Best of 111in2011

Yes, one of this content free summaries about previous read books – but I think it would be nice if you had a small reading lists with some great books.

Best of Marketing
Ice to the Eskimos

Probably to most creative marketing ideas I’ve ever read about. Jon Spoelstra has excellent writing skills, it’s so much fun to read this book even if you’re not into basketball. He’s probably what you think a marketing guy should be. Creative, uncommon and full of power. If you want to read about marketing that stands out of common marketing then this is the book for you!

The Referral Engine

Not as loud as Ice to the Eskimos but filled with love and thought about your customers. Show love to your customer and he will probably learn to love you. I think this book is ideal if you work in some sort of service industry where you have direct contact to your customers. But even if you build some product, you can learn a lot about how to please your customer and why pens as advertising gifts probably won’t work.

Best of Organization
The E-Myth

Probably one of the most important books if you got more than one employee. Micheal E. Gerber shows you how you can organize your company so that you don’t have to work in the company but you can work on the company. This book is so full of useful ideas and their implementations that you probably won’t be disappointed.

Built to Sell

One could say that Built To Sell is a unofficial sequel to The E-Myth. John Warrillow tells this excellent story in this book about a guy who has a advertising company and he wants to sell it. Like The E-Myth this book shows how to make yourself dispensable in your company – and so got more time for other important things. Awesome book, even if you never will sell your company.

Best of Entrepreneurship
Running Lean

The best book, I read, about customer development. Ash Maurya explains demonstrates colorful how to find markets, test your ideas and track your objectives. Furthermore, the book is neatly organized and quite short. If you want to start a company then Running Lean should be on your reading list.

Best of Management

A book for people how value quality over quantity. The guys from 37signals explain their business philosophy in Rework and it’s excellent. It’s a down to earth approach on running a business – work less, but better – stay simple – hire reasonably. A magnificent book for small and medium sized business owners or new entrepreneurs.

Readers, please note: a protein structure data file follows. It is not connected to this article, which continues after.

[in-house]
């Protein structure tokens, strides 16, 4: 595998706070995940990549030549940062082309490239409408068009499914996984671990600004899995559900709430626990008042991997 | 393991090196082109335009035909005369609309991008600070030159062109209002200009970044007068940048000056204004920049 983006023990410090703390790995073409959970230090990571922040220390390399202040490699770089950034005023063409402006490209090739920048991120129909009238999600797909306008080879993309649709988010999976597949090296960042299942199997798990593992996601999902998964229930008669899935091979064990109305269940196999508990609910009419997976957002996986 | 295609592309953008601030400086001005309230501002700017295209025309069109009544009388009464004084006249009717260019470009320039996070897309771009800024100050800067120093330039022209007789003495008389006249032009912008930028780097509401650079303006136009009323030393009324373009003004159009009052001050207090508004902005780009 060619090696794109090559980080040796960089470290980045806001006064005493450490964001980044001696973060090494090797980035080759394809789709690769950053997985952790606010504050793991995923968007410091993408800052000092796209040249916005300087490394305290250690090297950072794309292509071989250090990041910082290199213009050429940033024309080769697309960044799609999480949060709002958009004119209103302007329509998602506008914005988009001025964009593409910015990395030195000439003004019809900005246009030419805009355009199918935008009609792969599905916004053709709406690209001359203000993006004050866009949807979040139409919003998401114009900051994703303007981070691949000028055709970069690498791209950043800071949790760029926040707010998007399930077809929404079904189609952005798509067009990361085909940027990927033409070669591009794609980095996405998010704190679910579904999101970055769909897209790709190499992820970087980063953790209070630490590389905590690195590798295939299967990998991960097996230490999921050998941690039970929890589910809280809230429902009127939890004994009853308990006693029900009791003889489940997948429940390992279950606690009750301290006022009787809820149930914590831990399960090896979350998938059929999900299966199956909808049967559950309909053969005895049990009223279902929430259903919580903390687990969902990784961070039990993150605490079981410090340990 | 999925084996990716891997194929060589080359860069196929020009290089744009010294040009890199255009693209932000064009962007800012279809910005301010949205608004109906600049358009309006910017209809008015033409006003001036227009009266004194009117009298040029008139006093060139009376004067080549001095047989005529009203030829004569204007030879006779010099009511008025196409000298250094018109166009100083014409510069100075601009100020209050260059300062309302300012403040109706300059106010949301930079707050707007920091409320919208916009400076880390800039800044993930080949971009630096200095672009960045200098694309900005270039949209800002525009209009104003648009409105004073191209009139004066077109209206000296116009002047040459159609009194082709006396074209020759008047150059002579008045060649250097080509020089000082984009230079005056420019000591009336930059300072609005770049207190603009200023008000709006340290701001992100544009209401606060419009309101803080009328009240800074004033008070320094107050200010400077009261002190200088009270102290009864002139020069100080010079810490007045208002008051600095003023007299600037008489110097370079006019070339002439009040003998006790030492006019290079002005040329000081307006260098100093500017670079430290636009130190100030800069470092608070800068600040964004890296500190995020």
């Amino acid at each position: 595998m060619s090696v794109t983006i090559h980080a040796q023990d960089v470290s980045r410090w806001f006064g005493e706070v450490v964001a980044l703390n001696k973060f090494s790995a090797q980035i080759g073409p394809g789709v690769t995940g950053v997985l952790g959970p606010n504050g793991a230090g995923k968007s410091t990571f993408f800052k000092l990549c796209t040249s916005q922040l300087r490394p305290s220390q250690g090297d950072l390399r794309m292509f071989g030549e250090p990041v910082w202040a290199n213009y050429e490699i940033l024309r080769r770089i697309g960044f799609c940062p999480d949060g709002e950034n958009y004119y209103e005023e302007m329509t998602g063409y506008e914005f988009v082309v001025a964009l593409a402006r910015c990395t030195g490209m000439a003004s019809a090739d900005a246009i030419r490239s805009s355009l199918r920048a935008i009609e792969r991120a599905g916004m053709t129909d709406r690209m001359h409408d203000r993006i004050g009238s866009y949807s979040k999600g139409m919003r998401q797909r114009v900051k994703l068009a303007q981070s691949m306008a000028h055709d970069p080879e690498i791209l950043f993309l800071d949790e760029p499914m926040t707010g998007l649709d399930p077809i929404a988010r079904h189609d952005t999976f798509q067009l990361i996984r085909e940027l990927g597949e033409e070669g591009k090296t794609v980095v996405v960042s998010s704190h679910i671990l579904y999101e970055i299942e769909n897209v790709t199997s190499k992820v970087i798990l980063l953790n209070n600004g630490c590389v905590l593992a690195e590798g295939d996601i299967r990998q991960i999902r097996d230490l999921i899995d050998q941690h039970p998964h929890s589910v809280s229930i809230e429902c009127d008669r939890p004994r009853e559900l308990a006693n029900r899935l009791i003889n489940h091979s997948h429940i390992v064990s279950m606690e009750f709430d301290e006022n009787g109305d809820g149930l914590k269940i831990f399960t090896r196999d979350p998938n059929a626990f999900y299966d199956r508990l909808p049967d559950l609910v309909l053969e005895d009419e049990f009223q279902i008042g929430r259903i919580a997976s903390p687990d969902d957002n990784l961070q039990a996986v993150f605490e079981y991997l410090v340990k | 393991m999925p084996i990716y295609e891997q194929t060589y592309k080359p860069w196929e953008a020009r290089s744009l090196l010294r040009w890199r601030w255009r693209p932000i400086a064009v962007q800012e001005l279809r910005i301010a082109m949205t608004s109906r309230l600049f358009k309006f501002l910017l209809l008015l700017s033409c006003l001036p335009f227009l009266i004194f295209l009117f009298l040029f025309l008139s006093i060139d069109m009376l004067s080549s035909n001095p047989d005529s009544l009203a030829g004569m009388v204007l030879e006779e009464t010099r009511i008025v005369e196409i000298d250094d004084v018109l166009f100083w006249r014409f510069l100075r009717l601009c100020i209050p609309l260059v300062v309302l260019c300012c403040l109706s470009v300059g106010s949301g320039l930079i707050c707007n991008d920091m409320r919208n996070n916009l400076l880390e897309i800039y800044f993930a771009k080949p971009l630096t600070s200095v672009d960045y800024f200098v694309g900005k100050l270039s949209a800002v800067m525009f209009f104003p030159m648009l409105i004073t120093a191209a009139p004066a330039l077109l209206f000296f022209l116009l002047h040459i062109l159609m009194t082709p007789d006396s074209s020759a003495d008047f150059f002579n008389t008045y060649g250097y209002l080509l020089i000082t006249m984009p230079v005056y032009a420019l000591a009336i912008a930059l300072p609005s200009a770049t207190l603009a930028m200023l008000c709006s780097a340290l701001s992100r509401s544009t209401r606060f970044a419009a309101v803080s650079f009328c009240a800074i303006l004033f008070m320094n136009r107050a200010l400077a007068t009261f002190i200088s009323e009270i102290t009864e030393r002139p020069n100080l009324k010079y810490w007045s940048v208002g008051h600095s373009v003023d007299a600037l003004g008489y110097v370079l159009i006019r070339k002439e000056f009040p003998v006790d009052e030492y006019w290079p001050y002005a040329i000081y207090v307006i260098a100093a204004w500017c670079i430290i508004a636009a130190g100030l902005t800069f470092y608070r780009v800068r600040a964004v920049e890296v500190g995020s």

#60/111: Ice to the Eskimos

What is it about?

So, you got the worst NBA team and now it’s time to fill their stadium and actually make money. Too hard? Ask Jon Spoelstra who achieved this with the New Jersey Nets.

What can I learn?

The Quick Fix Silver Bullet: What would you do first? Buy a new team? Run commercials? There is an easier way. Increase the frequency of purchases of your existing customers. Use direct mailing and send them special offers. Spoelstra created special packages for the top games, i.e. when the NJ Jets played against the Dallas Mavericks or Chicago Bulls.

Make your customer a real-life hero: This idea is ingenious. Jon Spoelstra had to sell sponsorships for a lousy NBA team. Everyone would be considered stupid if they would sponsor such a team. How did Spoelstra did this? He made the people who bought sponsorships real-life heroes. The New Jersey Nets sent the CEOs of the sponsoring companies and their contact person high-quality prints which included pictures of every appearance and showed how much impact they had. This impressed the CEOs and often led to the promotion of the contact person.

Make it too good of a deal: If there’s no recognition of value, price cuts won’t increase your sales enough. However, you can increase the value of your offering. Spoelstra added baseball caps or a meal to the tickets. A all-you-can eat buffet and five tickets for a game for just $29. That’s a deal too good to be true!


I just covered three of nineteen chapters and they are nearly all great. Ice to the Eskimos impressed me extremely and was interesting although I have no clue about the NBA. I think this book is was Attention! wanted to be – clever, unusual and stuffed with actionable advice. Recommendation!